Industry and International Trade minister Welshman Ncube earlier this week announced the freezing of the indigenisation policy only to have Youth Development, Indigenisation and Empowerment minister Saviour Kasukuwere pouring cold water on the pronouncement by declaring that he alone has the authority to make statements on indigenisation.
One conclusion that can be drawn from the differences between the two ministers is that government has no clear communication strategy and there are multiple voices on the same issue, leaving the recipients confused.
However, there are matters deeper than this: It further exposes the opaque nature of the country’s indigenisation policy as government appears not to have a clear position on this crucial matter.
Given the polemical differences inherent in the Government of National Unity, one would have expected a triangulation of policies, addressing the potentially divisive issues through progressive policies.
But what we have seen since the announcement of the indigenisation regulations in February, causing a 25% fall on the Zimbabwe Stock Exchange, is a fragmented and disjointed policy pronouncement.
What the policy-makers should know is that investors are very sensitive to all the incoherence and confusion we have witnessed since the announcement of regulations and until the channels are clear, they will steer clear of the country.
The indigenisation regulations are premised on wrong grounds as they are not about wealth-creation but grabbing what is already there.
It is a policy that is anti-entrepreneurship as instead of encouraging the formation of new companies and businesses, local investors are being egged into parcelling out shares from operating firms.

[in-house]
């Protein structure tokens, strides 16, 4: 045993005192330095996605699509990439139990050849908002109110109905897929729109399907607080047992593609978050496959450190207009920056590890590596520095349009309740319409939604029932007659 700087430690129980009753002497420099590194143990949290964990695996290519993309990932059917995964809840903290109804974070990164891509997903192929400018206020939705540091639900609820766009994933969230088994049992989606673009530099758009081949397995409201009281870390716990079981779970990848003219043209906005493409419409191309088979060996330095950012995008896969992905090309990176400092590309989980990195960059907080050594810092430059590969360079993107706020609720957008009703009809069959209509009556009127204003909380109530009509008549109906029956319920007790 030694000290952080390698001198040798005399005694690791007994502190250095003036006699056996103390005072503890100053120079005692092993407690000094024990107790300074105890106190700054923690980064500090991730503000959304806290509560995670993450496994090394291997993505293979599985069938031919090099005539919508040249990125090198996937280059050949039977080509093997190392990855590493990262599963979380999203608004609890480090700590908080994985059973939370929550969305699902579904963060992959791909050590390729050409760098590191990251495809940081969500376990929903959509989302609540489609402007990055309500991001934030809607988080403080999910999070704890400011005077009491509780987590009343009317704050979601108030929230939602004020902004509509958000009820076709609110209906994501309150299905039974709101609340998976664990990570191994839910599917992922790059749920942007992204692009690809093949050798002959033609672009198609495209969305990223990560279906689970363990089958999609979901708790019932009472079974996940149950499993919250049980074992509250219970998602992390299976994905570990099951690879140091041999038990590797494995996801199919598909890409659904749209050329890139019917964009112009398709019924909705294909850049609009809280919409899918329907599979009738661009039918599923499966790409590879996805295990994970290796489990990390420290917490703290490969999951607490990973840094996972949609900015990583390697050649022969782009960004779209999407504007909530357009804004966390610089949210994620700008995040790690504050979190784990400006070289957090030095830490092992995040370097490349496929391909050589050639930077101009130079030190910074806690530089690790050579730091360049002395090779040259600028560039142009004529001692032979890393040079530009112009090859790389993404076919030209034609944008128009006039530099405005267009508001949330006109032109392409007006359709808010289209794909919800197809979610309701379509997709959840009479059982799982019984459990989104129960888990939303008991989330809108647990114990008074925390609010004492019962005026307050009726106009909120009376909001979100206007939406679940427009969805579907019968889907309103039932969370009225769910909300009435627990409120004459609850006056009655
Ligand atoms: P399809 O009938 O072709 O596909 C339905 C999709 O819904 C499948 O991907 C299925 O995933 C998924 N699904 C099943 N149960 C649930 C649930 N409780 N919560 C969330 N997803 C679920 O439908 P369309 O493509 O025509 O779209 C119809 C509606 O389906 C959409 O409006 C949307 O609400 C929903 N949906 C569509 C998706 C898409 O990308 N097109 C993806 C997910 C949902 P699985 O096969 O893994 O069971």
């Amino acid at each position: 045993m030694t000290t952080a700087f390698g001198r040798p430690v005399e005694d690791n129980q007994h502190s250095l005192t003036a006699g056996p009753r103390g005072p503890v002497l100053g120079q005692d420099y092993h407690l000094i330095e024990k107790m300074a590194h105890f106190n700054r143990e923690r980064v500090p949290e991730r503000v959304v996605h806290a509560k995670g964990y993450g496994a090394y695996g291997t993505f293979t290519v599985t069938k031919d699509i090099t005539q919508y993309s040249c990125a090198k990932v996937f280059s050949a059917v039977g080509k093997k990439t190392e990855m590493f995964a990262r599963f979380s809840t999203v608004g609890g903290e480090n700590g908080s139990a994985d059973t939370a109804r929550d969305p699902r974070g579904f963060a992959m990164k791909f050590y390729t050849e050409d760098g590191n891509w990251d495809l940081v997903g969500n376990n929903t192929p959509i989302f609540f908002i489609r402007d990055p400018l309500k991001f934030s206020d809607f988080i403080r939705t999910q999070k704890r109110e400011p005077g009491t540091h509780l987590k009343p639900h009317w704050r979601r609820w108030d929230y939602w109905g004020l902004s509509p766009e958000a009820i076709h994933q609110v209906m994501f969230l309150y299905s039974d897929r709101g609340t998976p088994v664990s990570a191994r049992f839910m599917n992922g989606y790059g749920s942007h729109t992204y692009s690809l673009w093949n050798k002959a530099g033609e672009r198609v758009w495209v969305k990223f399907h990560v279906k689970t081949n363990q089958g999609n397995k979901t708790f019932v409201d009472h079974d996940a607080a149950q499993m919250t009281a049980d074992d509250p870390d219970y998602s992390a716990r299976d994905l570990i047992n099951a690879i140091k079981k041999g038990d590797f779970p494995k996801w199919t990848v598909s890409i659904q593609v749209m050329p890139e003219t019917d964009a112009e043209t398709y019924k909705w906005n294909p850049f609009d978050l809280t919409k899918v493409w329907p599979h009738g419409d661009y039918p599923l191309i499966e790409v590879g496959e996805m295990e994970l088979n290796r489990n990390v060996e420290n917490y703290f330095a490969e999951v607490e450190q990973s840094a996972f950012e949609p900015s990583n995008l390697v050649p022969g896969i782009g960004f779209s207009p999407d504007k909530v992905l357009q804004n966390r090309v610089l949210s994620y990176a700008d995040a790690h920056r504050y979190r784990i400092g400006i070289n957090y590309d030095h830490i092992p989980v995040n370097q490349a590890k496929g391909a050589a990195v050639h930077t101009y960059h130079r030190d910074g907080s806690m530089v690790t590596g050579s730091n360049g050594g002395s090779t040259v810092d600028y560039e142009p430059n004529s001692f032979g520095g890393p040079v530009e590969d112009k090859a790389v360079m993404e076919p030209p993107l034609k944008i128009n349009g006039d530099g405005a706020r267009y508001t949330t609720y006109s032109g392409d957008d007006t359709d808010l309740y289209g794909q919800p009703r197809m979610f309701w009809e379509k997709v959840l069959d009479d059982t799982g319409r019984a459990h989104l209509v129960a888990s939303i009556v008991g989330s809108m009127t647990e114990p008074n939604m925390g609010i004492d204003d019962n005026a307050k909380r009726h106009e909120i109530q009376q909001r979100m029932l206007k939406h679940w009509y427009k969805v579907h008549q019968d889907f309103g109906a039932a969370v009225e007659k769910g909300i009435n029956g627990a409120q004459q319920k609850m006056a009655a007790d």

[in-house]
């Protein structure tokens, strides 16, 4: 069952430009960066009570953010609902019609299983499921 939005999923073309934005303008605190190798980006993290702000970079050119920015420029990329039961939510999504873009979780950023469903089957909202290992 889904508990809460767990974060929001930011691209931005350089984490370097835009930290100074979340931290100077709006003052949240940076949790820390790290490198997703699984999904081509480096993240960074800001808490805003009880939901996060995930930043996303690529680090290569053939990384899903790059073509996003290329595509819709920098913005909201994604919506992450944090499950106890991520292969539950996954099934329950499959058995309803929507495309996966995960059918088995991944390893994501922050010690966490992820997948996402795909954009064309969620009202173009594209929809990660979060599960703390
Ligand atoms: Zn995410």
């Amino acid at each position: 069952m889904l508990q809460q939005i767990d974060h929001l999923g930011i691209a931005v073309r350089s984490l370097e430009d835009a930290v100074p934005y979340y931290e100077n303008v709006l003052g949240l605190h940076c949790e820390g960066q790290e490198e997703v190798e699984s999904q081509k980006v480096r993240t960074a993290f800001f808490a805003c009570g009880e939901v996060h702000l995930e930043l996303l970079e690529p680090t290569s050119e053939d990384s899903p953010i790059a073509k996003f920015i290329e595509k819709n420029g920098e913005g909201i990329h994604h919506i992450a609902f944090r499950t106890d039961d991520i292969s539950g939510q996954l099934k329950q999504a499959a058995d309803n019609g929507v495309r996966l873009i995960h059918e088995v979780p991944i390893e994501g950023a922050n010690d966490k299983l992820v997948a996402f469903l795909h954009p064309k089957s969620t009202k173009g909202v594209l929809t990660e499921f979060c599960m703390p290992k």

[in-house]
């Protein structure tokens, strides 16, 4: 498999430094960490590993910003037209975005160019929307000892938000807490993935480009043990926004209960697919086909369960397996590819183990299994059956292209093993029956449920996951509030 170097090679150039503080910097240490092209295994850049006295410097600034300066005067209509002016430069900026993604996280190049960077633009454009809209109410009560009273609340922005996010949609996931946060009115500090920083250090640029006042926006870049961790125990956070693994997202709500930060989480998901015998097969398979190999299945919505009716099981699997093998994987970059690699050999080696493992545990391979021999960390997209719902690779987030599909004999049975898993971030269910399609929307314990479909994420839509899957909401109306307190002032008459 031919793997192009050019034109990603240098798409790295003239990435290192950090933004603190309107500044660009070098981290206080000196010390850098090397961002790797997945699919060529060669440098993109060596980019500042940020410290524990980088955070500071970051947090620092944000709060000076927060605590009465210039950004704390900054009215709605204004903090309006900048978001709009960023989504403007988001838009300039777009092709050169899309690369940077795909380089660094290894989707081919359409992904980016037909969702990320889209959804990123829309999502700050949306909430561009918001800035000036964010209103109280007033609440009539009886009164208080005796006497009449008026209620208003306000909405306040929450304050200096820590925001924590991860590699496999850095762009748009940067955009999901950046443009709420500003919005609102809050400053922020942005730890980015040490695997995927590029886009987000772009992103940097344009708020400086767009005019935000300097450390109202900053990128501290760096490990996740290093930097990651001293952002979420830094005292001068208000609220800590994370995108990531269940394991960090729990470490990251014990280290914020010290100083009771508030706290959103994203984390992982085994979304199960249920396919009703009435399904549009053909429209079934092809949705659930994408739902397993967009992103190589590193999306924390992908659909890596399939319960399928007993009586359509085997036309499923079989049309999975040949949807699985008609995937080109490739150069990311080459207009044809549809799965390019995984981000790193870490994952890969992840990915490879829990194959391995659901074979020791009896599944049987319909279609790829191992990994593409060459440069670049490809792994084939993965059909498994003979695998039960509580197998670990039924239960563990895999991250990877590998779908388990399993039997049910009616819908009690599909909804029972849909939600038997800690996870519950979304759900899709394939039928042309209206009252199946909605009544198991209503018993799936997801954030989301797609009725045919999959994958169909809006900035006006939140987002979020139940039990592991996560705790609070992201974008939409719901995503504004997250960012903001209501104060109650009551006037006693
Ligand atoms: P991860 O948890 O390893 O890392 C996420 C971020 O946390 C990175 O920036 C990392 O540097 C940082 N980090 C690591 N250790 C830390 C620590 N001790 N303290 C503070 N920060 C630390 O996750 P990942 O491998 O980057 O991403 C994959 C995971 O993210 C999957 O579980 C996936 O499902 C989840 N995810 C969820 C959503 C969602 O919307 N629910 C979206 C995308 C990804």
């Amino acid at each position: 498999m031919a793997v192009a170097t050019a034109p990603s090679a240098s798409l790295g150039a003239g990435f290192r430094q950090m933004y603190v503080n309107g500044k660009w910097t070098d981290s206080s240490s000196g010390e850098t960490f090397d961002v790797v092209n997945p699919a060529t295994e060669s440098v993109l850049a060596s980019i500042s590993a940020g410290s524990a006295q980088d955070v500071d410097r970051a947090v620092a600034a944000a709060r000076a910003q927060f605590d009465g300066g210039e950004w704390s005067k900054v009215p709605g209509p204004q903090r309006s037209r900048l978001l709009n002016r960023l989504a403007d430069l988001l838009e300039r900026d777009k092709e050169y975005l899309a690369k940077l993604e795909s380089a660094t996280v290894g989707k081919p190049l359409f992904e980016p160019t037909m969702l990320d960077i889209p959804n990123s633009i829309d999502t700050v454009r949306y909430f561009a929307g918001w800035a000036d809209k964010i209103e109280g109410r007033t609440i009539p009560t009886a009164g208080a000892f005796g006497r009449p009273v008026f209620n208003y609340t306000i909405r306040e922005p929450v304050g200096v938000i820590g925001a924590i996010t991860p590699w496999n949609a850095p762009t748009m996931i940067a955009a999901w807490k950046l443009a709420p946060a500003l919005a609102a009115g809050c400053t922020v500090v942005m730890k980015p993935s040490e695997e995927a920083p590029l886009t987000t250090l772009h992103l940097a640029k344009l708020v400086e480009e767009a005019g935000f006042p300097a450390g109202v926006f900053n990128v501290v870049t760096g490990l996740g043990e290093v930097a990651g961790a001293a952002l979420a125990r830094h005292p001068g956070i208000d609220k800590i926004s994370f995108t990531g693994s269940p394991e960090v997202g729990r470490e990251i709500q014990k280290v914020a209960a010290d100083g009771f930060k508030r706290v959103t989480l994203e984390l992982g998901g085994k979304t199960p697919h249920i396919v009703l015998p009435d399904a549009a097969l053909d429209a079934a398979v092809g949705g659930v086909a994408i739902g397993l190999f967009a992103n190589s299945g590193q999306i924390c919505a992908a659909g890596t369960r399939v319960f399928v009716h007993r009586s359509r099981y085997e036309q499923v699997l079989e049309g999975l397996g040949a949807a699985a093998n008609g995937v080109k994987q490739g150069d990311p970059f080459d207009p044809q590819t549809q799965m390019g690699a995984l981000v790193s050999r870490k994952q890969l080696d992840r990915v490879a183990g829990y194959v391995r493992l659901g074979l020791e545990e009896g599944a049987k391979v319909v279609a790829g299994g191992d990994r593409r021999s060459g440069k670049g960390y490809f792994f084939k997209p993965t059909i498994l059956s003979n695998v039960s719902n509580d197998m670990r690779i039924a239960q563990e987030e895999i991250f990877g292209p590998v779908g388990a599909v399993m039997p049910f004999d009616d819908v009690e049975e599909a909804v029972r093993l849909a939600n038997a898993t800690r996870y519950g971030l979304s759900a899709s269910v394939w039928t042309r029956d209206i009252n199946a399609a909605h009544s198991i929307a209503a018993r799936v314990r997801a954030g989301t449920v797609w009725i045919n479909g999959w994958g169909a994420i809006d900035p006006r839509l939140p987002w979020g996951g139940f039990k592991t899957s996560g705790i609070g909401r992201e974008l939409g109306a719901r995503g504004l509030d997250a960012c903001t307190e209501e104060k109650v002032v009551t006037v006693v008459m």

If the local investors have the means to buy significant stakes, up to 51%, in say Zimplats (for argument’s sake) why not have them start a completely new venture with their capital?
History has shown that only a cabal of elites benefit from policies such as indigenisation as they usually cannibalise the companies, leaving them as mere shells.
What is equally worrying is that Kasukuwere has shown administrative incapacity in executing this flawed policy as he has failed to come up with new regulations as he promised investors at a conference in South Africa last month.
The investors, the honourable minister should know, are not party supporters whom you tell what they want to hear even if it is not practical.
They are serious, focused people, looking for a safe destination for their investment and would not risk placing it here when there is such policy incoherence.
These investors would like to know how the flawed indigenisation policy would be financed, how it would be carried out and when. Until then, the country would continue waiting in vain for the much needed foreign investment.